County Board of Supervisors Nathan Fletcher discusses homelessness at a Politifest panel with Mayor Todd Gloria on October 8, 2022.
Nathan Fletcher discusses homelessness at a Politifest panel on October 8, 2022. / Photo by Ariana Drehsler

Voters will choose Supervisor Nathan Fletcher’s replacement, starting with an Aug. 15 primary, the county Board of Supervisors decided Tuesday.

That would be three months from Fletcher’s scheduled resignation. He was accused by a former Metropolitan Transit System staffer of sexual harrassment and sexual assault while he was the agency’s chair. He has said he entered rehab and will resign when he’s finished.

A general election will be held Nov. 7, unless a primary candidate earns more than 50 percent of the vote.

The four remaining members of the Board of Supervisors could have appointed someone to complete Fletcher’s term through 2026. In the end, no one seemed to come especially close to securing the three votes that would have been required from the board’s two Democrats and two Republicans.

“None of these options are ideal and it’s unfortunate that we have to go through these processes,” said Board Chair Nora Vargas.

The board heard hours of public comment before deciding to schedule the special election. The most extensive debate between the supervisors came when Supervisor Terra Lawson Remer requested extra spending from the County Registrar on voter outreach, to combat historically low turnout during special elections. 

“I’m very concerned about an election in the middle of summer in an off-cycle year, and we could end up with 10 to 15 percent of voters at the polls, and that’s not democracy either,” she said.

Her request was not included in the county’s action. Michael Vu, assistant chief administrative officer, said the registrar’s budget already accounted for robust voter outreach consistent with state and federal election law. Supervisor Jim Desmond said he was uncomfortable with any impression the county was putting its thumb on the scale, and Vargas said Vu could return to the board if his budget proved insufficient.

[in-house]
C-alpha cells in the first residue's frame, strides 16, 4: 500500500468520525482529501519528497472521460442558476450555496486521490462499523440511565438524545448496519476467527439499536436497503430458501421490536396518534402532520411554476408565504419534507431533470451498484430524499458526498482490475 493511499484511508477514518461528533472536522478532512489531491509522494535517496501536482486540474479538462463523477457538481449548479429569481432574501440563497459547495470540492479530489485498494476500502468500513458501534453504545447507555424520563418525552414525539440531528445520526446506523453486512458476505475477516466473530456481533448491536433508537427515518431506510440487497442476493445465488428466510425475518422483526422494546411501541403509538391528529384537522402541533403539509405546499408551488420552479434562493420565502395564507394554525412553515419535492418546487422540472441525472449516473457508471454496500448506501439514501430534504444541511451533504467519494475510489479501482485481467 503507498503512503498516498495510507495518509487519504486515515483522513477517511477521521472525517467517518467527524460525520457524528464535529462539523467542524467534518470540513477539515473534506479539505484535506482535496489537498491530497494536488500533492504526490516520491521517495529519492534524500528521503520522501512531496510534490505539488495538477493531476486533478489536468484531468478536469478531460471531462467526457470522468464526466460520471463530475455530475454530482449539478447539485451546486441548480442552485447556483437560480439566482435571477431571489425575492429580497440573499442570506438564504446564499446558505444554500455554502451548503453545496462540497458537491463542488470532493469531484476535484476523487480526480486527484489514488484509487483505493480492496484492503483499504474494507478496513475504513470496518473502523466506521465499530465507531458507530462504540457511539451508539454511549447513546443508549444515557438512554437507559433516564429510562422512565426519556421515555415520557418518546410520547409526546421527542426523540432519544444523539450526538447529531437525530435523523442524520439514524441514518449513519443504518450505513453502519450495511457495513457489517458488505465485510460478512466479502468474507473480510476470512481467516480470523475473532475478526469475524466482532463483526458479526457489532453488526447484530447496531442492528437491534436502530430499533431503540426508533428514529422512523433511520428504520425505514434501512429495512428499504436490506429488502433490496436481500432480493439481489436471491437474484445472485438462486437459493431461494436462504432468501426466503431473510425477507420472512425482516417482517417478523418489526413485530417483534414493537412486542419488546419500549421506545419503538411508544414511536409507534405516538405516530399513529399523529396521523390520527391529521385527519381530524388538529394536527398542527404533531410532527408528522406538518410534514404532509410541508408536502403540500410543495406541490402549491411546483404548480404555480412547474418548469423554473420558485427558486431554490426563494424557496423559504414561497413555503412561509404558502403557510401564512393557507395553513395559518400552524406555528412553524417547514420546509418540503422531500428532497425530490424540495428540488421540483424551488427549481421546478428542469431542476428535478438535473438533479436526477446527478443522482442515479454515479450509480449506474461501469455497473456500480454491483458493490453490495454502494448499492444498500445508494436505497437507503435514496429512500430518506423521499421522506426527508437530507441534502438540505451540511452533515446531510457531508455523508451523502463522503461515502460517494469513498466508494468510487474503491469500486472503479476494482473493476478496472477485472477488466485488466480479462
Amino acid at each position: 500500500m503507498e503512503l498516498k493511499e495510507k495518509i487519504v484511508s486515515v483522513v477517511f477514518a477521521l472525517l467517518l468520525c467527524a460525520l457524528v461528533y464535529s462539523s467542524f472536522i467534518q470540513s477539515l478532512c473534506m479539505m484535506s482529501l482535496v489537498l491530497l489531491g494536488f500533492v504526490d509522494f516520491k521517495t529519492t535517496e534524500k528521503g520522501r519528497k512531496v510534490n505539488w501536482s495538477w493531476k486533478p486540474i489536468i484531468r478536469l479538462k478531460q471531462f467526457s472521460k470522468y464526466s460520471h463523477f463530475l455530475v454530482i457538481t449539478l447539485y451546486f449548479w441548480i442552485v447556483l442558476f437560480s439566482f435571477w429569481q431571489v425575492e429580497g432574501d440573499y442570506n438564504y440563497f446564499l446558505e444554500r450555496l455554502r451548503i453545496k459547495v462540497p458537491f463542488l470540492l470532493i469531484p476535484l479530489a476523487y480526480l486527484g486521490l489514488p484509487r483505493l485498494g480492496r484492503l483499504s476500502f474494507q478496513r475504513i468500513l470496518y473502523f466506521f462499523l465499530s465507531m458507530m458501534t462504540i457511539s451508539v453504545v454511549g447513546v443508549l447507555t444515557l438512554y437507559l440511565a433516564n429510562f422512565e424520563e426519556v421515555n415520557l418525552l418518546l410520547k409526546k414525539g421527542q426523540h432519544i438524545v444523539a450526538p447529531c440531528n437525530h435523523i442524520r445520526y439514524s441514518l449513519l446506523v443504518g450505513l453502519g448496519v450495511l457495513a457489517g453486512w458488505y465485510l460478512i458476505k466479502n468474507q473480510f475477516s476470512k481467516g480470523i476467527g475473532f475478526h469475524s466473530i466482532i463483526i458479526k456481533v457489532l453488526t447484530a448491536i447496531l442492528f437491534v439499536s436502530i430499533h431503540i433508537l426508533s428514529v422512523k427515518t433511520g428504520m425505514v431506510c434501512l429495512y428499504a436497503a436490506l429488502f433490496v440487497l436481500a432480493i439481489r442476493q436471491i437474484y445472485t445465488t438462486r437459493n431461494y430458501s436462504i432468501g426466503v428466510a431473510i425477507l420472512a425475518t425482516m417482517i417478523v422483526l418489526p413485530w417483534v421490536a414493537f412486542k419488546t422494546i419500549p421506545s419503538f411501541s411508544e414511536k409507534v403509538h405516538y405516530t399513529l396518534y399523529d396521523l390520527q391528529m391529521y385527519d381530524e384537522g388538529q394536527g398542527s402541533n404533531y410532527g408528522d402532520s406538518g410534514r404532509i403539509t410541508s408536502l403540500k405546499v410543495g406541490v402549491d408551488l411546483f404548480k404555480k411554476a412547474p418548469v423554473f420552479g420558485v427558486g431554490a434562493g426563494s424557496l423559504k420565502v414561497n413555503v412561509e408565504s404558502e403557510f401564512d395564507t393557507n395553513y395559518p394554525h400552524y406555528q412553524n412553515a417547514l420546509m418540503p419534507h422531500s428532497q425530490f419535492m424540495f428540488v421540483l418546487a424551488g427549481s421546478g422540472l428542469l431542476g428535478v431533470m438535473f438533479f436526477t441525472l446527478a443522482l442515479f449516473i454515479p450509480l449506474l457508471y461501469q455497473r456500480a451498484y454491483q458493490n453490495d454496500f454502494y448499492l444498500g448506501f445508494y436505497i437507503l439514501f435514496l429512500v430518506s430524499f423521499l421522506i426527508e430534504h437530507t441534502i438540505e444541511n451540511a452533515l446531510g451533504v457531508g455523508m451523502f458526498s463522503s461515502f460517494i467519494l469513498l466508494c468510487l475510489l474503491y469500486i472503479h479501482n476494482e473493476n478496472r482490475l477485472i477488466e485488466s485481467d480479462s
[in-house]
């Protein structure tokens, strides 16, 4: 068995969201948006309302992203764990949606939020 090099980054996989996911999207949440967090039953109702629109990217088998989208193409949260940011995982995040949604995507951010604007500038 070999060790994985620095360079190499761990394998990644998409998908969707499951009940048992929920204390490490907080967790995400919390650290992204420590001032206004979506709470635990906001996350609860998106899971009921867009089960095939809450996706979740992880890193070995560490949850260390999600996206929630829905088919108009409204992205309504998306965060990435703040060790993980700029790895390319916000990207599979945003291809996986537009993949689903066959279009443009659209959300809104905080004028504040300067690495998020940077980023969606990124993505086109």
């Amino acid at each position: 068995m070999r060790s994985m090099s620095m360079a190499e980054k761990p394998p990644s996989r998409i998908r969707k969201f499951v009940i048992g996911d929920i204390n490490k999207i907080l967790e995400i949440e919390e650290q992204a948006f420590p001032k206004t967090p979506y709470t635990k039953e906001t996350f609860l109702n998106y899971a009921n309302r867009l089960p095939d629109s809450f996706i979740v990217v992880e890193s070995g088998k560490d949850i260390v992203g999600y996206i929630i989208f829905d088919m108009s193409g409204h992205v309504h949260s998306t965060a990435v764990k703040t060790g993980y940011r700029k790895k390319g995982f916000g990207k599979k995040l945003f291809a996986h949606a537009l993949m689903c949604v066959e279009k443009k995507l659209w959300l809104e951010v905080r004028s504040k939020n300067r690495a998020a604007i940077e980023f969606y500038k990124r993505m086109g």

• San Diego Councilwoman Monica Montgomery Steppe has already announced her candidacy. So has Janessa Goldbeck, a leader of a veteran-focused nonprofit and LGBTQ activist. We expect more candidates to emerge in the coming weeks. 
  • Re: the Fletcher saga, MTS has hired a Bay Area law firm to perform an independent investigation into Fletcher’s conduct, 10 News reports. MTS board members previously pledged to make that investigation public. And Grecia Figueroa, the woman who has accused Fletcher of harassment and assault, spoke up for the first time publicly since filing a lawsuit against the former supervisor. In a blog post, Figueroa says that it’s no wonder women hesitate to speak out after an assault, based on the treatment she has received, as FOX 5 reported. 

Proposed Labor Deals Include Long-Wanted Pay Hikes for City Workers

Central Library San Diego
Alexis Acquarole, a library assistant, organizes books at the Central Library in downtown San Diego on Dec. 15, 2021. / Photo by Adriana Heldiz

More than half of San Diego city workers will receive a substantial pay increase over the next three years if the City Council approves proposed deals with the unions representing the city’s white-color and blue-collar workforces.